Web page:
Breeder Queens & Honey Bee Nutritional Supplements
Ian I wish I had a good concise answer to this question. I think it is a muddled area at best, but one that is getting some attention. If we could all agree on one type/style of bee that worked for every aspect of the industry it would sure make selection efforts a lot more focused!
Breeder Queens & Honey Bee Nutritional Supplements
Im in the cattle business, and we develop breeding stock to suit our cattle buyers needs. Not everyone is looking for the same thing
This queen issue is no different, the breeders are developing a queen to suit the demands of intensive beekeeping practices. They are developing stock to perform exactly as the buyers intend them to perform, except the queen buyers here want the whole basket and their neighbors too. I would wager the performance of a queen 30 years ago wouldnt hold a candle to the queens produced today. I say that in certainty as 30 years ago there was a tenth of the disease, chemical and production pressure there is today. Count on your hand all the demands put on queens today and you will run out of fingers. If we get queens that perform the way we want them, and the only problem is that she doesnt last into the thrid year, you can say at least she made it into that second year for you.
A lot of talk about inferior stock being produced. I say its more so beekeepers not knowing what is actually happening in their hives to begin with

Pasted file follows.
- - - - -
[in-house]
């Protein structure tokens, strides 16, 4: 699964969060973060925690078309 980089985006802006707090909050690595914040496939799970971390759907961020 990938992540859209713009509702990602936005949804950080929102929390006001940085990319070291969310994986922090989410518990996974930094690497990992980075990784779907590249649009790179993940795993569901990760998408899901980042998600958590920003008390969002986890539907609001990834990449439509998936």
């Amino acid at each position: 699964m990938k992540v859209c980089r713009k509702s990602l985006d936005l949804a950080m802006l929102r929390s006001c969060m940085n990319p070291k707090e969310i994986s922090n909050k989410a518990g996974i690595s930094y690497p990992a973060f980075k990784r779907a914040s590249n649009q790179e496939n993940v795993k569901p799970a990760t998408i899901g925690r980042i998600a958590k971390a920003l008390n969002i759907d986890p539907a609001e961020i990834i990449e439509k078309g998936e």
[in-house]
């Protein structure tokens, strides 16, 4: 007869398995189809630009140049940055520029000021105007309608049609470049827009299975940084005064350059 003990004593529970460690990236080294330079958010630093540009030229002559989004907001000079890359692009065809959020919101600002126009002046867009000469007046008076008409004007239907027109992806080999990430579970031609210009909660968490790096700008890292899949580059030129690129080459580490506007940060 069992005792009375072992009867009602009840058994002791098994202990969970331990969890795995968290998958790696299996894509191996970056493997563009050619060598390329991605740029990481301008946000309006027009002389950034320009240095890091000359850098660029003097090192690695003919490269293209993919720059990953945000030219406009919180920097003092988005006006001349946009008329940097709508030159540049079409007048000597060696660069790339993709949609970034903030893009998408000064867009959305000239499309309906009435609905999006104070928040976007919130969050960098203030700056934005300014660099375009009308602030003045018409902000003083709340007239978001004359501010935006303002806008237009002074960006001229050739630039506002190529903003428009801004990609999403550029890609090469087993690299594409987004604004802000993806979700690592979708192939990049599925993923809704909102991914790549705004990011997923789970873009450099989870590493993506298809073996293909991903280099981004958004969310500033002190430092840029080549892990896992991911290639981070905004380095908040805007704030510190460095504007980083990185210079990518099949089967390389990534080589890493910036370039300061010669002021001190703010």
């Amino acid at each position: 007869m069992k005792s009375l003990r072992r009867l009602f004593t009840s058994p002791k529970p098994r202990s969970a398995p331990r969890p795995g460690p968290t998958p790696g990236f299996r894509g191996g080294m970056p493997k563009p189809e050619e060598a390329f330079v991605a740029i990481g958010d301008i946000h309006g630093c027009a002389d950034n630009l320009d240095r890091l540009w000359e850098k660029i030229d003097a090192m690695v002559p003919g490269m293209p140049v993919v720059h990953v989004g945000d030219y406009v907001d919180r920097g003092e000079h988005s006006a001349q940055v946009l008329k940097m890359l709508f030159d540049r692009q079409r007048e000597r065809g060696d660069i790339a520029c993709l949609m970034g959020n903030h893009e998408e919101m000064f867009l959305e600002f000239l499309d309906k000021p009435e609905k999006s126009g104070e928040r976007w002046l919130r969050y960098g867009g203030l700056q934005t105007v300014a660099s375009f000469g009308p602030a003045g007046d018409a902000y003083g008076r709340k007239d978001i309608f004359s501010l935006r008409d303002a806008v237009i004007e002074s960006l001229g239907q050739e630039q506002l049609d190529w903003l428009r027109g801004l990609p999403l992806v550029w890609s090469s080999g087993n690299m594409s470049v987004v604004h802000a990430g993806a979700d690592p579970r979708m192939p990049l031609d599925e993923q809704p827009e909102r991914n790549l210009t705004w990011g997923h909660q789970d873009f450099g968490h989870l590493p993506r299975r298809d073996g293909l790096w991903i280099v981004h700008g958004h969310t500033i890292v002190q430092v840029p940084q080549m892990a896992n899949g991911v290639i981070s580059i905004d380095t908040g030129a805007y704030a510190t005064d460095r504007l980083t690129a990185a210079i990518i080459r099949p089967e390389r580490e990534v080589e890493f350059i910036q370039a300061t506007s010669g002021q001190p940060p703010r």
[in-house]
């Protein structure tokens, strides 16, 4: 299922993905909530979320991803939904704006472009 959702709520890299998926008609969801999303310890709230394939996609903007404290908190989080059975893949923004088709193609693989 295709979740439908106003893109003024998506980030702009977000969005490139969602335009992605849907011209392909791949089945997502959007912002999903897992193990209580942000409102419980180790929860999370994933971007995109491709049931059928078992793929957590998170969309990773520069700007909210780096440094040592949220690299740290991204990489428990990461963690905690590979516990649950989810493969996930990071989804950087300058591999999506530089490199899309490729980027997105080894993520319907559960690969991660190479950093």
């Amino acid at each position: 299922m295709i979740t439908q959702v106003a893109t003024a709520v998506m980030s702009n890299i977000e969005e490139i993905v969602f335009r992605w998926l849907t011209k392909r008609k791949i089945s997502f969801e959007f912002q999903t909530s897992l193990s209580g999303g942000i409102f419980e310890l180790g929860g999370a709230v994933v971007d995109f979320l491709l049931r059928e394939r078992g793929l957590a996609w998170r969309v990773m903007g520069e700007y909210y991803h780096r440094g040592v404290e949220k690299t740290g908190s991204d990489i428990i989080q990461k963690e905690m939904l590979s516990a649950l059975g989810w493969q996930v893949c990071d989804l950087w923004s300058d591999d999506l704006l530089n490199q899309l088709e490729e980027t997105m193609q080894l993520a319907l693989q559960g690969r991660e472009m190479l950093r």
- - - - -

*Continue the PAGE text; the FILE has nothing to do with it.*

hey grump, chew on that one for a while!
There is no ccd only QCD. There are limits to how far livestock and/or bees can be pushed. If you like requeening every year, then keep playing the package bee and almond game. But don't get mad when you loose your backsides when the weather catches up to the california-south u.s. big ag practices of pollination bees. There are quite a few beekeepers that raise bees for their own business and for honey production.
No gold in california...If the weather is just right, it will push back this throw away practice/cycle. Best of luck up there in Canada, Ian...you're not too far off with the weather.
Is it such an alien concept to think that it's not about the barrel-pollination...and that some of us truely enjoy the good stuff that the bees bring back in from different nectar sources?
How much of this california almond practice-selection breeding has ruined strains of bees that have varying tongue lengths(bees able to gather nectar from different flowers than others).... Caucasian bee? Who wants a bee with a longer tongue when it glues up the hive with tons of propolis. If they work different types of flowers than the almond bees.... But those aren't pollination bees, are they?....
"What do you do with the almond bees when they need a home after the pollination? Throw them in packages with queens that are fit for the almond cycle(or some other big ag demand). "
With drought in California combined with a warm winter, combined with the cold weather stretching into the South...
the machine falls apart.
WLC have you noticed any differences in nectar sources being brought back, based on bee breed?...Tree blossom vs clover let's say.